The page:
Recreational shellfish gatherer fined for conservation breaches
A Berwick resident has pleaded guilty to three counts of breaching Northumberland Inshore Fisheries and Conservation Authority (NIFCA) byelaws.
A court heard that Heng Shun Zhu was observed illegally gathering shellfish on the shoreline in the local area.
The case was brought against him by NIFCA which manages the inshore fishery along the Northumberland and North Tyneside coastline.
Andrew Oliver of Andrew Jackson Solicitors, prosecuting on behalf of NIFCA, told magistrates that the observation took place on September 21 last year and when challenged and his catch inspected by the authority’s officers, Mr Zhu was found to be in possession of 17 lobsters – in breach of NIFCA’s ‘Crustacea and Mollusc, Permitting and Pot Limitation’ byelaw, which restricts catches of non-permit holders to one lobster per day.
All the lobsters in Mr Zhu’s possession failed to meet minimum conservation reference sizes, breaching NIFCA’s ‘Emergency Minimum Conservation Reference Size’ byelaw.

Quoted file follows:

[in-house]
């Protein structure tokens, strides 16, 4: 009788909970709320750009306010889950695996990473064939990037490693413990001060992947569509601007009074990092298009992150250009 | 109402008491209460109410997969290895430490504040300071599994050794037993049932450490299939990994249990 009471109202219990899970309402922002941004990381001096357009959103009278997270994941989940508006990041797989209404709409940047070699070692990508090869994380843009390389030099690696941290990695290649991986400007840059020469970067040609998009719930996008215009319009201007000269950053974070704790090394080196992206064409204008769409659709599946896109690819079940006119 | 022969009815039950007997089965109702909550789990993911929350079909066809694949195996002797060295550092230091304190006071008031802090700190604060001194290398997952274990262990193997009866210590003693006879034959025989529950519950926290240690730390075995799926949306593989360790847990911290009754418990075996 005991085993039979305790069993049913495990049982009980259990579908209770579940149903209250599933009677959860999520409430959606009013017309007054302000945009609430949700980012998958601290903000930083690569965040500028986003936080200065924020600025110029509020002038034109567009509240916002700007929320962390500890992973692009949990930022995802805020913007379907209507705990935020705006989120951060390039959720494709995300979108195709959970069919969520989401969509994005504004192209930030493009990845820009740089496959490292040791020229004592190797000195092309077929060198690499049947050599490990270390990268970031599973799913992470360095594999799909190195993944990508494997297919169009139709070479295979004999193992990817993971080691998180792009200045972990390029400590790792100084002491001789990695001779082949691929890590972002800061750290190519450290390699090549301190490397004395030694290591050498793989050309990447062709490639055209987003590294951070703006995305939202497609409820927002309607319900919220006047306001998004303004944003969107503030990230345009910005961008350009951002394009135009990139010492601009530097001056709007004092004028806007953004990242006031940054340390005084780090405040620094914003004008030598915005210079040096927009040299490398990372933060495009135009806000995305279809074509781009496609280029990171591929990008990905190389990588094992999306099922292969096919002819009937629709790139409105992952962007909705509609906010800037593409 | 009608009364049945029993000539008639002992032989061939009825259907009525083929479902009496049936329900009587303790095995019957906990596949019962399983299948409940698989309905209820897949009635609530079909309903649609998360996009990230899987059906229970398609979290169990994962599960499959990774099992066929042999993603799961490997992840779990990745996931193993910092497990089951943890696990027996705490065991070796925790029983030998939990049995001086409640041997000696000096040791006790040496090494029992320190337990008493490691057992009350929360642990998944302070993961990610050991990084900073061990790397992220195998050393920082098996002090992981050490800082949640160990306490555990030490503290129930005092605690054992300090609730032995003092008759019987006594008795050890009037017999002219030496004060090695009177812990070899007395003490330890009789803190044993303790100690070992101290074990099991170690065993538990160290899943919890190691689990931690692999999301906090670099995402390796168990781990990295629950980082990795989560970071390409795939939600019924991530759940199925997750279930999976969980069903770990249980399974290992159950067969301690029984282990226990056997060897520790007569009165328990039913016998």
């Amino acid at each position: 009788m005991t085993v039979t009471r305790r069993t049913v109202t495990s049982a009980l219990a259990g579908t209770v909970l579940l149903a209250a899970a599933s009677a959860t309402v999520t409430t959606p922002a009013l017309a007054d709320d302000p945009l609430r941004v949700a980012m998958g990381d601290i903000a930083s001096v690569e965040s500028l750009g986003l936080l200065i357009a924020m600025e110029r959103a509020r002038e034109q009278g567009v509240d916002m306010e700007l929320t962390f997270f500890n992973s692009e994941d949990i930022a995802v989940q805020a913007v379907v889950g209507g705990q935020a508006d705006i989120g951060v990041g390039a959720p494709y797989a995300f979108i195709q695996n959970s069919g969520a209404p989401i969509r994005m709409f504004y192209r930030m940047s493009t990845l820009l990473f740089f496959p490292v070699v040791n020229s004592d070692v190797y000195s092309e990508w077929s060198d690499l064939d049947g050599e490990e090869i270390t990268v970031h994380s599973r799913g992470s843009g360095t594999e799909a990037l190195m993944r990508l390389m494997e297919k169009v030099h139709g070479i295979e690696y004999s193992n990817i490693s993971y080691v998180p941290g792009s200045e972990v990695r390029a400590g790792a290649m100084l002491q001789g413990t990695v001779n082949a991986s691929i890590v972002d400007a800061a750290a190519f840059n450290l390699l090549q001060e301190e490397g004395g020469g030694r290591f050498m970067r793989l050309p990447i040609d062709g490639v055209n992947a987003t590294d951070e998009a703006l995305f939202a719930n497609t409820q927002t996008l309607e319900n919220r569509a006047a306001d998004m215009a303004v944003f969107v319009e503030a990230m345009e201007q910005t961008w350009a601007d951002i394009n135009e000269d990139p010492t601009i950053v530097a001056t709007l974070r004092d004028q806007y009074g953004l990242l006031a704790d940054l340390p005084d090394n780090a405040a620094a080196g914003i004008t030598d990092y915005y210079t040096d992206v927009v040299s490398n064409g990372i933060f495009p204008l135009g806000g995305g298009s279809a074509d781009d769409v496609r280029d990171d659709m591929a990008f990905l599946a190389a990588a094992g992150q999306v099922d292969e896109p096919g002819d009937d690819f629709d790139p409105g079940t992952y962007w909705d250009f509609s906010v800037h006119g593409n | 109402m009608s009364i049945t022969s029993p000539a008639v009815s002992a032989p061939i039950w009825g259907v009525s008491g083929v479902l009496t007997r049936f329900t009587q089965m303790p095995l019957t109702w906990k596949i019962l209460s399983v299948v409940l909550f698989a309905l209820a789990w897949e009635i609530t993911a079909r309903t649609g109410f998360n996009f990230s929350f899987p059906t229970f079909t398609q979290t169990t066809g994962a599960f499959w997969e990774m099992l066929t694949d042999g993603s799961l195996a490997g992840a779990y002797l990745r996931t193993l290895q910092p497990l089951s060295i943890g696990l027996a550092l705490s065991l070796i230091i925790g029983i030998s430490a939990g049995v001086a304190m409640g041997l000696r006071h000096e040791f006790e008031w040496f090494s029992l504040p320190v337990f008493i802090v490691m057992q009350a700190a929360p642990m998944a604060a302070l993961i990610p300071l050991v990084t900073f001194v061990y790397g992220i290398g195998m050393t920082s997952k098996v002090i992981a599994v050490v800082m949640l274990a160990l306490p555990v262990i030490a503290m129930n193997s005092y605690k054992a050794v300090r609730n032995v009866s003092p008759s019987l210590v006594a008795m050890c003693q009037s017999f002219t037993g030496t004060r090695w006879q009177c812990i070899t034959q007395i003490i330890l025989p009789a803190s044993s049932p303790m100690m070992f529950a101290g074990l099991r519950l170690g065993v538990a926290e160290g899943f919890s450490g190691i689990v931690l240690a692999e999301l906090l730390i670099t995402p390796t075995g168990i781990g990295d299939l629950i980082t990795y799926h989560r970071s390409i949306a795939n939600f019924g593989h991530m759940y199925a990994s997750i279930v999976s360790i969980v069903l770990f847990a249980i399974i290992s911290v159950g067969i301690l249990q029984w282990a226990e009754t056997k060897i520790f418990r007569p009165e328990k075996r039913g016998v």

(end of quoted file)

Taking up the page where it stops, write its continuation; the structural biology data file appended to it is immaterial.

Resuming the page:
During the inspection, one of the lobsters was also found to be soft-shelled, a breach of NIFCA’s ‘Crustacea Conservation’ byelaw.
NIFCA says the byelaws are essential in ensuring an important local fishery remains sustainable and juvenile lobsters are allowed to reach maturity, where they can breed and contribute to a sustainable stock.
Mr Zhu was not represented at Newcastle Magistrates' Court.
The magistrates took into consideration his early guilty plea, forthright apologies and lack of understanding of fisheries legislation and in passing sentence, Mr Zhu was fined £164 and ordered to pay costs to the sum of £400, and a £30 victim surcharge.
NIFCA chief executive Mike Hardy said: “The authority is very happy with the court’s findings and the message of support it has shown for the work we do.
“Fishing for lobsters in Northumberland is vitally important to commercial fishers and a source of great enjoyment for responsible recreational gatherers.
“Our byelaws balance the social, environmental and economic needs of our stakeholders to promote healthy seas, sustainable fishing and a viable industry.
“Northumberland is blessed with a truly beautiful coastline, which is an increasingly popular place for the general public to spend their leisure time.
“I would advise anyone who wishes to fish and gather shellfish to visit our website – www.nifca.gov.uk – and check that what they are doing is within our byelaws so they can help us to keep it that way.”